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Hexo

351
384
+ 1
70
Hugo

1.3K
1.2K
+ 1
206
Jekyll

1.9K
1.4K
+ 1
230

Hexo vs Hugo vs Jekyll: What are the differences?

Introduction

Hexo, Hugo, and Jekyll are static site generators, allowing developers to build static websites with ease. While they share common features, there are several key differences that set them apart. This Markdown code provides a concise overview of the main distinctions between Hexo, Hugo, and Jekyll for website developers.

  1. Template Language: Hexo and Jekyll both utilize Liquid as their templating language, allowing users to generate dynamic content. On the other hand, Hugo employs its own template language called Go, which may require users to learn a new syntax. Therefore, developers with existing Liquid knowledge might prefer Hexo or Jekyll for easier adaptation.

  2. Performance: Hugo boasts itself as one of the fastest static site generators, providing quick build times even for large websites. Hexo and Jekyll, while also being efficient, might not match the exceptional speed of Hugo's rendering process. For developers prioritizing performance, Hugo could be the optimal choice.

  3. Ease of Use: Jekyll, being the oldest and most widely used static site generator, offers extensive documentation and a large community for support. Hexo, while not as established as Jekyll, provides user-friendly interfaces for quick setup and customization. Hugo, although powerful, has a steeper learning curve due to its unique architecture, making it less beginner-friendly compared to Hexo and Jekyll.

  4. Multilingual Support: Jekyll has built-in multilingual support, allowing developers to efficiently create websites in multiple languages. While Hexo and Hugo also provide multilingual capabilities, they may require additional plugins or configuration. For projects requiring robust multilingual features out-of-the-box, Jekyll is a reliable choice.

  5. Extensibility and Plugins: Hexo, Jekyll, and Hugo all offer plugins and extensions that extend their functionality and allow developers to customize their websites. Jekyll boasts an extensive library of plugins due to its longstanding community support. Hexo offers a wide range of plugins but may require additional installation steps. Hugo, being built around a single binary, has a more streamlined approach to plugins, which simplifies their usage.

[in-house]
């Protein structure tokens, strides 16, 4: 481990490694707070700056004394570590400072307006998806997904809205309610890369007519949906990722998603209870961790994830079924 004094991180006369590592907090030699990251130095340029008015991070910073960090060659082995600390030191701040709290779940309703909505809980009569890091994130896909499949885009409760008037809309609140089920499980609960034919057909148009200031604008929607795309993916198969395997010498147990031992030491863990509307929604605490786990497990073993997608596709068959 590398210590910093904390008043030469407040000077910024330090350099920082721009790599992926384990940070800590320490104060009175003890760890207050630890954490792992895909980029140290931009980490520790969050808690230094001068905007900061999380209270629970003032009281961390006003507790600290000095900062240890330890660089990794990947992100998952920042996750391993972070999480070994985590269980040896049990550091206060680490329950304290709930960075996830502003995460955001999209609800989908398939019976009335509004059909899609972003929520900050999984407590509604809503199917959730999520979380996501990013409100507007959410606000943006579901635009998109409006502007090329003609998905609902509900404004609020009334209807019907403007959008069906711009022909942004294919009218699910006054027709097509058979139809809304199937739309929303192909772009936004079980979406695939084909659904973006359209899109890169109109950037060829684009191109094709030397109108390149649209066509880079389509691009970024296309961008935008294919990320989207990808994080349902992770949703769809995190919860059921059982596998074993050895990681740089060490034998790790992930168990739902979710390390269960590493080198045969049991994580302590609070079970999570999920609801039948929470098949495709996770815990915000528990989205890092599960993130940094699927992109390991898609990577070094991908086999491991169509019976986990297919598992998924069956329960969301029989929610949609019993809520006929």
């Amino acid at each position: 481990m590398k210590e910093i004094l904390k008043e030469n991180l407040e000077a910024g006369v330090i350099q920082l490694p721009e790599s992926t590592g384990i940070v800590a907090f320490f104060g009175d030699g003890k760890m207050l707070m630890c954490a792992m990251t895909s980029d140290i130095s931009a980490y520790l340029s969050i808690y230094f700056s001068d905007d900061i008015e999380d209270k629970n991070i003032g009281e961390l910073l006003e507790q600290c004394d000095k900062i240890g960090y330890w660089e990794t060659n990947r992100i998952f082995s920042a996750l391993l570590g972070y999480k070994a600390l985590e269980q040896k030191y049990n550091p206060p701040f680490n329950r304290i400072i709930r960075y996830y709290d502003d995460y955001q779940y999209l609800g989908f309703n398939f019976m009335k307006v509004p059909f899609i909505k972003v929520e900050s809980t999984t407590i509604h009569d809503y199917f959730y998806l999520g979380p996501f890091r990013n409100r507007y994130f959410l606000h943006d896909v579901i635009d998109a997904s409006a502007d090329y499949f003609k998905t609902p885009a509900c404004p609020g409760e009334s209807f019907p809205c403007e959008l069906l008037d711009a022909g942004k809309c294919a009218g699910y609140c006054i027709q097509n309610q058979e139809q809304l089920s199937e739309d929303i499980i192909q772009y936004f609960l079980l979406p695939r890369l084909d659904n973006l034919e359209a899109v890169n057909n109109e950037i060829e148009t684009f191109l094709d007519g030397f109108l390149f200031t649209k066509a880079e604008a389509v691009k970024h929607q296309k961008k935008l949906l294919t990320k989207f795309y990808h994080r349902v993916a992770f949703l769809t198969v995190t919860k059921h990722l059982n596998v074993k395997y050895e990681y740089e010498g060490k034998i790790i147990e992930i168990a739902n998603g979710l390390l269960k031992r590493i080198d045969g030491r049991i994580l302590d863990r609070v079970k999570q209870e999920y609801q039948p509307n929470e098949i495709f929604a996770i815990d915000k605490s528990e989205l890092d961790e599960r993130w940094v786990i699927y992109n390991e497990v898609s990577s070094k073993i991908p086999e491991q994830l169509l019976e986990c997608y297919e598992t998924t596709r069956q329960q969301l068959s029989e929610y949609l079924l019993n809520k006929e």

6. Documentation: Jekyll has comprehensive documentation, reinforced by its large community, making it easy for developers to find answers to their questions. Hexo and Hugo also provide adequate documentation, but the depth and breadth of Jekyll's resources give it an advantage in terms of support and troubleshooting.

In Summary, Hexo, Hugo, and Jekyll are static site generators offering different advantages: - Hexo emphasizes ease of use and user-friendly interfaces. - Hugo prioritizes exceptional performance and rendering speed. - Jekyll boasts extensive documentation and a large community for support. - For multilingual projects, Jekyll provides built-in support, while Hexo and Hugo may require additional configuration. - Each generator offers plugin and extension capabilities, with Jekyll having the most extensive library of plugins. - Hugo utilizes its own template language, which might necessitate learning a new syntax.

Advice on Hexo, Hugo, and Jekyll
Needs advice
on
GatsbyGatsbyHugoHugo
and
Next.jsNext.js
in